The project comprises 787 low-cost dwelling units arranged in 14 clusters of single, two-storey, and three-storey blocks. The projects attempts to provide a large number of low-cost, one- and two-room housing units based on the living pattern of the urban poor of Lahore. Units are of two categories: 1. category one measures - 12ftx45ft, and consists of a room, a covered verandah, and an enclosed courtyard; 2. category two consists of two rooms, a verandah, and a courtyard. In both cases, the kitchen forms an enclosure within the verandah, the WC, and bath open onto the courtyard. The floor slabs and roof are of reinforced concrete cast in-situ. Window frames are of wood. All materials are produced locally, except steel, which is imported, and rolled locally.
Lari, Yasmeen. “Part II: My Un-learning Phase and the Angoori Bagh Project" in Architecture Design Art (Issue 32, Volume VIII), Maria Aslam, editor. Karachi: ArchWorks, 2015.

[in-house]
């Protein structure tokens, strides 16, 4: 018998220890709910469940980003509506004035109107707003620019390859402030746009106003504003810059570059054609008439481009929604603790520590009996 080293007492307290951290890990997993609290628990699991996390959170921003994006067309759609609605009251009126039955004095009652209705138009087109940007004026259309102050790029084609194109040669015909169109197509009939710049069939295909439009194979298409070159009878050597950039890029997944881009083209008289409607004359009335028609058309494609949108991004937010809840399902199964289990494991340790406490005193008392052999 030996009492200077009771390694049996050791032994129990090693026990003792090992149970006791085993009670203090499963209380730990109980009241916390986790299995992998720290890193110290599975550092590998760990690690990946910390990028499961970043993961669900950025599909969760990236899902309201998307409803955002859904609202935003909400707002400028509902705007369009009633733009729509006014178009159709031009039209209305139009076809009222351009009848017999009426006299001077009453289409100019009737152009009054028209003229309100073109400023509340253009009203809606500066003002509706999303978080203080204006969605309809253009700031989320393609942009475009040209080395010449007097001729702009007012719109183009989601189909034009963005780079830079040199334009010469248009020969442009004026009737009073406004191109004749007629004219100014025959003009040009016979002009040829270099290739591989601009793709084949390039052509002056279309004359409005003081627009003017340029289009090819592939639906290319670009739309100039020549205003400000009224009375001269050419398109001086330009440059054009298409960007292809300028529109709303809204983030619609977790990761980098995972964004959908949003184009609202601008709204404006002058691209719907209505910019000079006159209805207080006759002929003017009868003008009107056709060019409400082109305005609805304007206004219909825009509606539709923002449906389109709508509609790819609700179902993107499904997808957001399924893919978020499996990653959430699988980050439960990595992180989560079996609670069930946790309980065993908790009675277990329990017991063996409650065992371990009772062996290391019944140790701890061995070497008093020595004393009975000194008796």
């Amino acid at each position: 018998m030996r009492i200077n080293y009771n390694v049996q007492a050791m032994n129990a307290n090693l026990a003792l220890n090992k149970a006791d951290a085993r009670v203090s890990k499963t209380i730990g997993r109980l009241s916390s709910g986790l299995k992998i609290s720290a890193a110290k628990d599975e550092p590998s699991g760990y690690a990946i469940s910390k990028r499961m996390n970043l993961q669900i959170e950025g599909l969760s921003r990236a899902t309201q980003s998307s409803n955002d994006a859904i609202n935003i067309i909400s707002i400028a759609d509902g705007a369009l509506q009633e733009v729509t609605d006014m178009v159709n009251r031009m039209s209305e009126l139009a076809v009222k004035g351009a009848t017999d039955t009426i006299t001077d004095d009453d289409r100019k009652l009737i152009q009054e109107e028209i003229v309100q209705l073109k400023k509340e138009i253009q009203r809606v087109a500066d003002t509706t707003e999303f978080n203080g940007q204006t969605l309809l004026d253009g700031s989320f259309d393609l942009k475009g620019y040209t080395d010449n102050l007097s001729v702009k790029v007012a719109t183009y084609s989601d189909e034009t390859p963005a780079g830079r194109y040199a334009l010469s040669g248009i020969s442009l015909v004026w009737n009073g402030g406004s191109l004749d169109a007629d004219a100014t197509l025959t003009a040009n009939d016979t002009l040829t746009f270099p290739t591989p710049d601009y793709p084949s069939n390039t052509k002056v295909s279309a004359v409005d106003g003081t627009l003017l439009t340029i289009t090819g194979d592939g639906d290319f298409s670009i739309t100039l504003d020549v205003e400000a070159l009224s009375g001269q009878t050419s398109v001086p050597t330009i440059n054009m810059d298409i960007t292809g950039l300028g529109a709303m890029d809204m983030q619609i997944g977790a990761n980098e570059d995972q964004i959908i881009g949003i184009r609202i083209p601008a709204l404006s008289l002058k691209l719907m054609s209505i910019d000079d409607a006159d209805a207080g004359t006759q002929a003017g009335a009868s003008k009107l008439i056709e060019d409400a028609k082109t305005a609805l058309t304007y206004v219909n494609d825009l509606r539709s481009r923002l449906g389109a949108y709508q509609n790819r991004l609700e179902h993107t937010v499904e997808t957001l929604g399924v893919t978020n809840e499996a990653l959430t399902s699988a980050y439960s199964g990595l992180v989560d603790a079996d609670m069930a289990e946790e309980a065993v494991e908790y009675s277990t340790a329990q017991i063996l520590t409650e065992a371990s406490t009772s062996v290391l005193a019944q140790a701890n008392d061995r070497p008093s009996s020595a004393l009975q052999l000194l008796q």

The Angoori Bagh project came about due to the interest in housing for the poor by the Pakistan People's Party's leftist finance minister, Dr. Mubashir Hasan. I remember meeting Mubashir in the office of Tajuddin Bhamani, a giant name in architectural consultancy at the time, who had invited me to discuss collaboration in the design of an architectural competition. My first encounter with Tajuddin had occurred in an assembly of a select group of distinguished architects organized by the CDA (Capital Development Authority) in early 1965 to design housing units for the capital city (Excerpt from the article)